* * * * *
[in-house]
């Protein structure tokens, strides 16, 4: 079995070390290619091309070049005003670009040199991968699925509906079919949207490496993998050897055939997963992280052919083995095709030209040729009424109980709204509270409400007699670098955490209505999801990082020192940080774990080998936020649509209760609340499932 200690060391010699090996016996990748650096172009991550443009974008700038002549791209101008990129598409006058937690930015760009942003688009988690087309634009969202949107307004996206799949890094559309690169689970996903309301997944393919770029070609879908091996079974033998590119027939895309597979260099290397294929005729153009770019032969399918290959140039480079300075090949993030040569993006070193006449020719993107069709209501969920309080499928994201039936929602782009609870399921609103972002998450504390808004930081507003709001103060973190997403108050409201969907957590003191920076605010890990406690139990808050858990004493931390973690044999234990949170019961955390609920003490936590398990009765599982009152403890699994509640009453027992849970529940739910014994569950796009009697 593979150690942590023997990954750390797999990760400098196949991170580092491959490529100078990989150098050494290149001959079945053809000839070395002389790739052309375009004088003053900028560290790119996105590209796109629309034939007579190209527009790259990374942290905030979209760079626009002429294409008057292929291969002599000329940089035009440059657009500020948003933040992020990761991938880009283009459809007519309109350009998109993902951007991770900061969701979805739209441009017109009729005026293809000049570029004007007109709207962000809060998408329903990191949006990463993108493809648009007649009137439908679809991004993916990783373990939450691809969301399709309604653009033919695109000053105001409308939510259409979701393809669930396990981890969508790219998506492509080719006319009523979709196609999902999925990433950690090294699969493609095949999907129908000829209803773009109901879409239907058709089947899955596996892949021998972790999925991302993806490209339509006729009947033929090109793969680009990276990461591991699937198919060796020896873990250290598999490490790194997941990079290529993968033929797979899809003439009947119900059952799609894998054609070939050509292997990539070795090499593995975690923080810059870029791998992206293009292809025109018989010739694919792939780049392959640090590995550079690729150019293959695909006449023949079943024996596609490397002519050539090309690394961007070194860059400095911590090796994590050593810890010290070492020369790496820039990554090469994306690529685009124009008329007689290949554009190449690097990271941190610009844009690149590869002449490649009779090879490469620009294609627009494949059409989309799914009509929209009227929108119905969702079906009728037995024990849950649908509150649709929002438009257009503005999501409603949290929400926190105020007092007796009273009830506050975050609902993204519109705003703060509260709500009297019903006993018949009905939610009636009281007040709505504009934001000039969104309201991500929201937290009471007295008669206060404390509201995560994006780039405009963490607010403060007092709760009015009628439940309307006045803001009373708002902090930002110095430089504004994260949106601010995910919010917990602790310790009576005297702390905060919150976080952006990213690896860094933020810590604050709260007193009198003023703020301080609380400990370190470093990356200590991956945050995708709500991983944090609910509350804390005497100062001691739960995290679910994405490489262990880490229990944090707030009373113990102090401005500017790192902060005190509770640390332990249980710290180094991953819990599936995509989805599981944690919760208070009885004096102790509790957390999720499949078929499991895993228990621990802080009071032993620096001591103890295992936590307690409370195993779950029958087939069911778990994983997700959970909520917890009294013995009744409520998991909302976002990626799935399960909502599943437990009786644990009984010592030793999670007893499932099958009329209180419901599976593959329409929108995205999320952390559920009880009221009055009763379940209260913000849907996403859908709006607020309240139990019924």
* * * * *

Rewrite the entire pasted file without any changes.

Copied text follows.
[in-house]
């Protein structure tokens, strides 16, 4: 079995070390290619091309070049005003670009040199991968699925509906079919949207490496993998050897055939997963992280052919083995095709030209040729009424109980709204509270409400007699670098955490209505999801990082020192940080774990080998936020649509209760609340499932 200690060391010699090996016996990748650096172009991550443009974008700038002549791209101008990129598409006058937690930015760009942003688009988690087309634009969202949107307004996206799949890094559309690169689970996903309301997944393919770029070609879908091996079974033998590119027939895309597979260099290397294929005729153009770019032969399918290959140039480079300075090949993030040569993006070193006449020719993107069709209501969920309080499928994201039936929602782009609870399921609103972002998450504390808004930081507003709001103060973190997403108050409201969907957590003191920076605010890990406690139990808050858990004493931390973690044999234990949170019961955390609920003490936590398990009765599982009152403890699994509640009453027992849970529940739910014994569950796009009697 593979150690942590023997990954750390797999990760400098196949991170580092491959490529100078990989150098050494290149001959079945053809000839070395002389790739052309375009004088003053900028560290790119996105590209796109629309034939007579190209527009790259990374942290905030979209760079626009002429294409008057292929291969002599000329940089035009440059657009500020948003933040992020990761991938880009283009459809007519309109350009998109993902951007991770900061969701979805739209441009017109009729005026293809000049570029004007007109709207962000809060998408329903990191949006990463993108493809648009007649009137439908679809991004993916990783373990939450691809969301399709309604653009033919695109000053105001409308939510259409979701393809669930396990981890969508790219998506492509080719006319009523979709196609999902999925990433950690090294699969493609095949999907129908000829209803773009109901879409239907058709089947899955596996892949021998972790999925991302993806490209339509006729009947033929090109793969680009990276990461591991699937198919060796020896873990250290598999490490790194997941990079290529993968033929797979899809003439009947119900059952799609894998054609070939050509292997990539070795090499593995975690923080810059870029791998992206293009292809025109018989010739694919792939780049392959640090590995550079690729150019293959695909006449023949079943024996596609490397002519050539090309690394961007070194860059400095911590090796994590050593810890010290070492020369790496820039990554090469994306690529685009124009008329007689290949554009190449690097990271941190610009844009690149590869002449490649009779090879490469620009294609627009494949059409989309799914009509929209009227929108119905969702079906009728037995024990849950649908509150649709929002438009257009503005999501409603949290929400926190105020007092007796009273009830506050975050609902993204519109705003703060509260709500009297019903006993018949009905939610009636009281007040709505504009934001000039969104309201991500929201937290009471007295008669206060404390509201995560994006780039405009963490607010403060007092709760009015009628439940309307006045803001009373708002902090930002110095430089504004994260949106601010995910919010917990602790310790009576005297702390905060919150976080952006990213690896860094933020810590604050709260007193009198003023703020301080609380400990370190470093990356200590991956945050995708709500991983944090609910509350804390005497100062001691739960995290679910994405490489262990880490229990944090707030009373113990102090401005500017790192902060005190509770640390332990249980710290180094991953819990599936995509989805599981944690919760208070009885004096102790509790957390999720499949078929499991895993228990621990802080009071032993620096001591103890295992936590307690409370195993779950029958087939069911778990994983997700959970909520917890009294013995009744409520998991909302976002990626799935399960909502599943437990009786644990009984010592030793999670007893499932099958009329209180419901599976593959329409929108995205999320952390559920009880009221009055009763379940209260913000849907996403859908709006607020309240139990019924």